Another advantage of this method is that at low pH values, particularly about pH 6, far more fluorescence is obtained with peptides than with amino acids. Peptides, particularly large peptides which yield little color with the classical ninhydrin procedures can be identified by the present method. Comparison of proteins by fingerprinting methods usually requires several milligrams of protein to detect all the peptides. By utilizing the procedure of the present invention one can accomplish the same results using only microgram quantities of the protein. Automated fluorometric assays of peptides obtained from digestion of microgram quantities of proteins make it possible to carry out genetic studies even on the small amounts of protein obtained from a single laboratory animal.
Another important application is in the detection of small amounts of physiologically active peptides in tissues. In addition to the utility for identifying known peptides by assay, the method of the present invention is suitable for the detection of new peptides whose biological roles or activities have not yet been ascertained.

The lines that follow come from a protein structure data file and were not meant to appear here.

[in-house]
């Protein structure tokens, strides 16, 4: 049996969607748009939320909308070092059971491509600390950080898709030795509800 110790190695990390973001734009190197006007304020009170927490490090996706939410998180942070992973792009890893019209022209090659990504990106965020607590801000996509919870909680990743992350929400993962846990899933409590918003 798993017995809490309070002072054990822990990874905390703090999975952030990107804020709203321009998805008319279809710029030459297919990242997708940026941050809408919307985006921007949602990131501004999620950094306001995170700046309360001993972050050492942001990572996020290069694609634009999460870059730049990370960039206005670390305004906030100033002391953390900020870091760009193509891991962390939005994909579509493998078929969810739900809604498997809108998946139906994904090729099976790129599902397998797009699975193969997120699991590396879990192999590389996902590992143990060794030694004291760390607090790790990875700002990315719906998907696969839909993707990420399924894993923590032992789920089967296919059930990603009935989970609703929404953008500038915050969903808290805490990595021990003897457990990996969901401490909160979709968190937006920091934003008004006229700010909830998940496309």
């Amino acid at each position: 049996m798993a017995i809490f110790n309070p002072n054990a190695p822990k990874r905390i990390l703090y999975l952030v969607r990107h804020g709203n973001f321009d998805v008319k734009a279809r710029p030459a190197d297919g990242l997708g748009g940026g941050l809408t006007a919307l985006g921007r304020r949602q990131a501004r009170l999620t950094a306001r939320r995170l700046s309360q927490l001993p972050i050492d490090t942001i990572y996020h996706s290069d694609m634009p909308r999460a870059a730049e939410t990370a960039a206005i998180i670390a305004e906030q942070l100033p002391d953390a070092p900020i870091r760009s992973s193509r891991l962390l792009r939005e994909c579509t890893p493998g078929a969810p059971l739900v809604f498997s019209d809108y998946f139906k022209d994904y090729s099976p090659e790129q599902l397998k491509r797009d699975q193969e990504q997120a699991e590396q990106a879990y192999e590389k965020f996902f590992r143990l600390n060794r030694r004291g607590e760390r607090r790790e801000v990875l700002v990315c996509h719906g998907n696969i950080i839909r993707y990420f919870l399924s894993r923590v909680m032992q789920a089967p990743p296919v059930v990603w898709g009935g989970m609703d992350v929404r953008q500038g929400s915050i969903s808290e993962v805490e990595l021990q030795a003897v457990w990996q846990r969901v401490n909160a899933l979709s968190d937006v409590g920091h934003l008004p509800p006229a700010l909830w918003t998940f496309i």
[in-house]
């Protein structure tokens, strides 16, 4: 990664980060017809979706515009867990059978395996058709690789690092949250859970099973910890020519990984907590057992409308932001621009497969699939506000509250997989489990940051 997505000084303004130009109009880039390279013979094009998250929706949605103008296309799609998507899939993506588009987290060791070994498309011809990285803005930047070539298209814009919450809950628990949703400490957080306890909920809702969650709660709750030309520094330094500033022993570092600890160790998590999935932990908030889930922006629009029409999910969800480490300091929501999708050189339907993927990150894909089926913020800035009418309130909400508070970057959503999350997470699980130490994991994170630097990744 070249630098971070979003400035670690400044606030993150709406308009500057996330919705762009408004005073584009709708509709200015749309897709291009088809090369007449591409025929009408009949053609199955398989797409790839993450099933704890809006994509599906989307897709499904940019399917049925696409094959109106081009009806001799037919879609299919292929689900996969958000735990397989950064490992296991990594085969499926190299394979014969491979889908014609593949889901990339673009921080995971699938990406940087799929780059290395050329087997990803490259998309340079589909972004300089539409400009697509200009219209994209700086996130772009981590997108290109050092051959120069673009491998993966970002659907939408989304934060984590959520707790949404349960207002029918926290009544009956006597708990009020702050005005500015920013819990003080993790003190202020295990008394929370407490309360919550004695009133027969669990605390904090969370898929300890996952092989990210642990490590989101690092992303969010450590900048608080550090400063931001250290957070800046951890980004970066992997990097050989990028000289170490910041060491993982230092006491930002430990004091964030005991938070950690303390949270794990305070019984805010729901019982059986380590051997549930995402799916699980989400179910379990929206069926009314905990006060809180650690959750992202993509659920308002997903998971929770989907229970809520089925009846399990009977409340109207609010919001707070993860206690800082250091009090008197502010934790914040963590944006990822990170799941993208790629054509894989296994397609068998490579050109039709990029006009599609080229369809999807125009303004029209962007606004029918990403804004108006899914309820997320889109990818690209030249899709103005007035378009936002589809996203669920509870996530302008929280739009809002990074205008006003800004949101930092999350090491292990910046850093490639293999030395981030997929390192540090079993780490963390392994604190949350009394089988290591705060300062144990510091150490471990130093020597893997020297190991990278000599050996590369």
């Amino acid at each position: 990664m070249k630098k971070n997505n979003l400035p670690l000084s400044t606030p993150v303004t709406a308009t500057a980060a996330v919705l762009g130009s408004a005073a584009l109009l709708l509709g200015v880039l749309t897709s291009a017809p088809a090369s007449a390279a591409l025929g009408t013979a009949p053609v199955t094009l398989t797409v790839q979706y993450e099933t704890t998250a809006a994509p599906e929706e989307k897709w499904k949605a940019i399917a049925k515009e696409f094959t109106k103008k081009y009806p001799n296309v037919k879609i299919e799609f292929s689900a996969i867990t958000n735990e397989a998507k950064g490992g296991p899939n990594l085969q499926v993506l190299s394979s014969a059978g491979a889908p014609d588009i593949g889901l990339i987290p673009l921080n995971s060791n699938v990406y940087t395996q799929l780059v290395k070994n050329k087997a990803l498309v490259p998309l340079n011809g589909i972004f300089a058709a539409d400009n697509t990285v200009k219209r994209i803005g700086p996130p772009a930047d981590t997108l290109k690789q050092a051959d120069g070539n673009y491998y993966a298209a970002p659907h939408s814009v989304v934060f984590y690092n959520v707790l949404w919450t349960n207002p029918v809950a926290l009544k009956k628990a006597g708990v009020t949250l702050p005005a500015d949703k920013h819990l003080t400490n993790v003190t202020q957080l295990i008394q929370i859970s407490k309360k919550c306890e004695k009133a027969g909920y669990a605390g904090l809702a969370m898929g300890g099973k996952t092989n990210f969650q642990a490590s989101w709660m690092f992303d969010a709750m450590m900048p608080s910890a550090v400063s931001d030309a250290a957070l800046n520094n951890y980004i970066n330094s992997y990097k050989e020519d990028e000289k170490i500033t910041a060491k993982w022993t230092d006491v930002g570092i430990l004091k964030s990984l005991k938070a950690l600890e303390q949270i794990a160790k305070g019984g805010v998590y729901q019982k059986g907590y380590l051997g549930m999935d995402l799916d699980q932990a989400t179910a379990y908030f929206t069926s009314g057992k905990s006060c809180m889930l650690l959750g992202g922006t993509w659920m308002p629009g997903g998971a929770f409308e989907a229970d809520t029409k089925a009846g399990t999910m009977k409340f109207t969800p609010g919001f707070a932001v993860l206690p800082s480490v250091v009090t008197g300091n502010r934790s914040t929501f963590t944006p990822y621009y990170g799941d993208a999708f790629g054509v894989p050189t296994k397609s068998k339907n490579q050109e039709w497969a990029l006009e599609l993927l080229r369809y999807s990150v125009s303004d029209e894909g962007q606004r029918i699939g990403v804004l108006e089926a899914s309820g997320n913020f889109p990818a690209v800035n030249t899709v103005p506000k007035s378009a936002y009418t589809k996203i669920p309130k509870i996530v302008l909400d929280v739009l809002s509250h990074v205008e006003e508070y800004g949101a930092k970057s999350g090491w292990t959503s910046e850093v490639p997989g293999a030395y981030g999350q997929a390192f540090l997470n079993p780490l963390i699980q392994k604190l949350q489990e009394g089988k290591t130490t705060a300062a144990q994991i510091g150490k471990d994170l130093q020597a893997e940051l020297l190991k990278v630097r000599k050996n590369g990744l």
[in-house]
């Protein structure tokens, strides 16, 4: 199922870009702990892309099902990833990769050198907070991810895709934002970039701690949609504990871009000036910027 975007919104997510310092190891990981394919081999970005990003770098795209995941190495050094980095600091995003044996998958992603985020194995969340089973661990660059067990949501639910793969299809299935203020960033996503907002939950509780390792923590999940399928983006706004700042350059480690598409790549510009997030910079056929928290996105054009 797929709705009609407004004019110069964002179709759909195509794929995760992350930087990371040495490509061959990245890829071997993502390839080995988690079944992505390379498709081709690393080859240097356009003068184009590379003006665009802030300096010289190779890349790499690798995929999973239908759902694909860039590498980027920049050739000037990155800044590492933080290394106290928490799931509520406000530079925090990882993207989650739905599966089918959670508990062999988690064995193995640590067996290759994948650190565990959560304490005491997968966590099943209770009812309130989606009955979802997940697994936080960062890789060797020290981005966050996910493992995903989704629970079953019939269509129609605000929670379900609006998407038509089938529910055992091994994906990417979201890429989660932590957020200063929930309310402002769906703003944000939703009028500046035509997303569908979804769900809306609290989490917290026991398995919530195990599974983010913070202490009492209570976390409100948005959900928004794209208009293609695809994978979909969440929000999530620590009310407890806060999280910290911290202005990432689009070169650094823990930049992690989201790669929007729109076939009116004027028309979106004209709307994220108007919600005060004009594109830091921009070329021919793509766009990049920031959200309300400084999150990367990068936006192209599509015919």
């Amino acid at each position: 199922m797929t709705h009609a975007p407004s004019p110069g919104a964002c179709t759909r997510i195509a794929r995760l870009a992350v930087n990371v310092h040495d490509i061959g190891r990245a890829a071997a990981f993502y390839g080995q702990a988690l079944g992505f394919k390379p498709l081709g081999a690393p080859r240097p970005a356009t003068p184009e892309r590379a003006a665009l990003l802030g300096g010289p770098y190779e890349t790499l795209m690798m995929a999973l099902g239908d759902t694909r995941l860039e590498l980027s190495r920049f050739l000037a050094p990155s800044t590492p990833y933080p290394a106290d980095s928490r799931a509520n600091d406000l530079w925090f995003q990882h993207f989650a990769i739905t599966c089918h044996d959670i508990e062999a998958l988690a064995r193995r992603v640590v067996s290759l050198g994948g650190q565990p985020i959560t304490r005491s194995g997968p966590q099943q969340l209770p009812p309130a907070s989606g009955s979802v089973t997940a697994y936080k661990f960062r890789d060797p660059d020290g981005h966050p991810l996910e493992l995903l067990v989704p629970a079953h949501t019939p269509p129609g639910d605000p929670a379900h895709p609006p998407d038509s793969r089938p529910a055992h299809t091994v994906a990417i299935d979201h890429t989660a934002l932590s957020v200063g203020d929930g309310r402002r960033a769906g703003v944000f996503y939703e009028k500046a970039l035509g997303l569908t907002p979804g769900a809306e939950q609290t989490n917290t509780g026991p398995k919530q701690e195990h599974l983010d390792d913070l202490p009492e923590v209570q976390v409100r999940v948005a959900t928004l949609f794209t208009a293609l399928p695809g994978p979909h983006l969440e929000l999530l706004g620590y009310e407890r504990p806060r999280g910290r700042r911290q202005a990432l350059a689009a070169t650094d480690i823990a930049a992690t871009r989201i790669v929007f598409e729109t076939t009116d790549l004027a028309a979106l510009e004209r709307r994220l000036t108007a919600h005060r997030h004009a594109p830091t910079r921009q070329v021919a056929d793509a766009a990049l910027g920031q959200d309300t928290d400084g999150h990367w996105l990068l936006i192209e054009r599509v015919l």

In the examples which follow, all temperatures are expressed in degrees centigrade.
EXAMPLE 1 General procedure for fluorometric assay in solution To a 13 x 100 mm. test tube were added 2.0 ml. of 0.2 M phosphate bufl'er (pH 6, 7, or 8) 0.2 ml. of aqueous ninhydrin (50 mM.), 0.1 ml. of aqueous sample solution (generally 10* to 10- mM.) and finally 0.1 ml. of phenylacetaldehyde in ethanol (10 mM.). After mixing thoroughly, the tubes were covered with aluminum foil and transferred to a 60 water bath for a suitable incubation period; 15 min. at pH 8.0, 60 min. at pH 7.0 and min. at pH 6.0. The tubes were then cooled in an ice bath for a few minutes, kept at room temperature for 10 minutes and fluorescence measured within 1 hour (using an Aminco-Beckman fiuorophotometer with a 1 cm. cell). Excitation was set at 390 m and emission at 490 m '6 EXAMPLE This example illustrates the effect of pH and incubation time on fluorescence.
Relative fluorescence intensity pH 6.0 pH 7.0 pH 8.0